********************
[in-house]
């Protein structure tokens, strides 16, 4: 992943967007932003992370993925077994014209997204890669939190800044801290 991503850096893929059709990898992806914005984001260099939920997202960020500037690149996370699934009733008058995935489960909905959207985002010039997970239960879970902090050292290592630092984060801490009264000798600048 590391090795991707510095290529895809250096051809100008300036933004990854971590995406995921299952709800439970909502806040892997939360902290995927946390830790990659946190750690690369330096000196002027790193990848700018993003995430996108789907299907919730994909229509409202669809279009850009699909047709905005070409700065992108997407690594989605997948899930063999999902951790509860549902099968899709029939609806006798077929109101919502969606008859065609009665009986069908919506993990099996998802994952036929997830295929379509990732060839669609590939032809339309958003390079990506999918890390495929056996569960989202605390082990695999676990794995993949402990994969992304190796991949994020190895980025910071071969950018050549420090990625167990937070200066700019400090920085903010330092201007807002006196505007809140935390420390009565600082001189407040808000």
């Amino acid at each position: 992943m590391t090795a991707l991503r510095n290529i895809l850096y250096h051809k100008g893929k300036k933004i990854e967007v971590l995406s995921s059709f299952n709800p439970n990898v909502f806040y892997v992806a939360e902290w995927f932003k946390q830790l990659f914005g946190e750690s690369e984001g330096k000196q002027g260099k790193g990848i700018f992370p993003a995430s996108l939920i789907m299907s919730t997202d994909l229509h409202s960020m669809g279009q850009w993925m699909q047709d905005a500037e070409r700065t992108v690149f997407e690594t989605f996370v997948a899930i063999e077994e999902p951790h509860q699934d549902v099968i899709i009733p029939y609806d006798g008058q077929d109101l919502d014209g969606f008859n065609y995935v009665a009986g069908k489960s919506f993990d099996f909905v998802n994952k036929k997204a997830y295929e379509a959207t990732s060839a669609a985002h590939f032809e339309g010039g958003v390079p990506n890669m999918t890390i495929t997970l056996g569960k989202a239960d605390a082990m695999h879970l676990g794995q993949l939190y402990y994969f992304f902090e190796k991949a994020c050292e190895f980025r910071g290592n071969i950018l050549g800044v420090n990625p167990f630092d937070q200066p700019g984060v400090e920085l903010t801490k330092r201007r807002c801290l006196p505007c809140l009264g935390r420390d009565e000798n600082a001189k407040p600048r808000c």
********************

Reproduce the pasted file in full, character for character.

[in-house]
């Protein structure tokens, strides 16, 4: 992943967007932003992370993925077994014209997204890669939190800044801290 991503850096893929059709990898992806914005984001260099939920997202960020500037690149996370699934009733008058995935489960909905959207985002010039997970239960879970902090050292290592630092984060801490009264000798600048 590391090795991707510095290529895809250096051809100008300036933004990854971590995406995921299952709800439970909502806040892997939360902290995927946390830790990659946190750690690369330096000196002027790193990848700018993003995430996108789907299907919730994909229509409202669809279009850009699909047709905005070409700065992108997407690594989605997948899930063999999902951790509860549902099968899709029939609806006798077929109101919502969606008859065609009665009986069908919506993990099996998802994952036929997830295929379509990732060839669609590939032809339309958003390079990506999918890390495929056996569960989202605390082990695999676990794995993949402990994969992304190796991949994020190895980025910071071969950018050549420090990625167990937070200066700019400090920085903010330092201007807002006196505007809140935390420390009565600082001189407040808000």
């Amino acid at each position: 992943m590391t090795a991707l991503r510095n290529i895809l850096y250096h051809k100008g893929k300036k933004i990854e967007v971590l995406s995921s059709f299952n709800p439970n990898v909502f806040y892997v992806a939360e902290w995927f932003k946390q830790l990659f914005g946190e750690s690369e984001g330096k000196q002027g260099k790193g990848i700018f992370p993003a995430s996108l939920i789907m299907s919730t997202d994909l229509h409202s960020m669809g279009q850009w993925m699909q047709d905005a500037e070409r700065t992108v690149f997407e690594t989605f996370v997948a899930i063999e077994e999902p951790h509860q699934d549902v099968i899709i009733p029939y609806d006798g008058q077929d109101l919502d014209g969606f008859n065609y995935v009665a009986g069908k489960s919506f993990d099996f909905v998802n994952k036929k997204a997830y295929e379509a959207t990732s060839a669609a985002h590939f032809e339309g010039g958003v390079p990506n890669m999918t890390i495929t997970l056996g569960k989202a239960d605390a082990m695999h879970l676990g794995q993949l939190y402990y994969f992304f902090e190796k991949a994020c050292e190895f980025r910071g290592n071969i950018l050549g800044v420090n990625p167990f630092d937070q200066p700019g984060v400090e920085l903010t801490k330092r201007r807002c801290l006196p505007c809140l009264g935390r420390d009565e000798n600082a001189k407040p600048r808000c």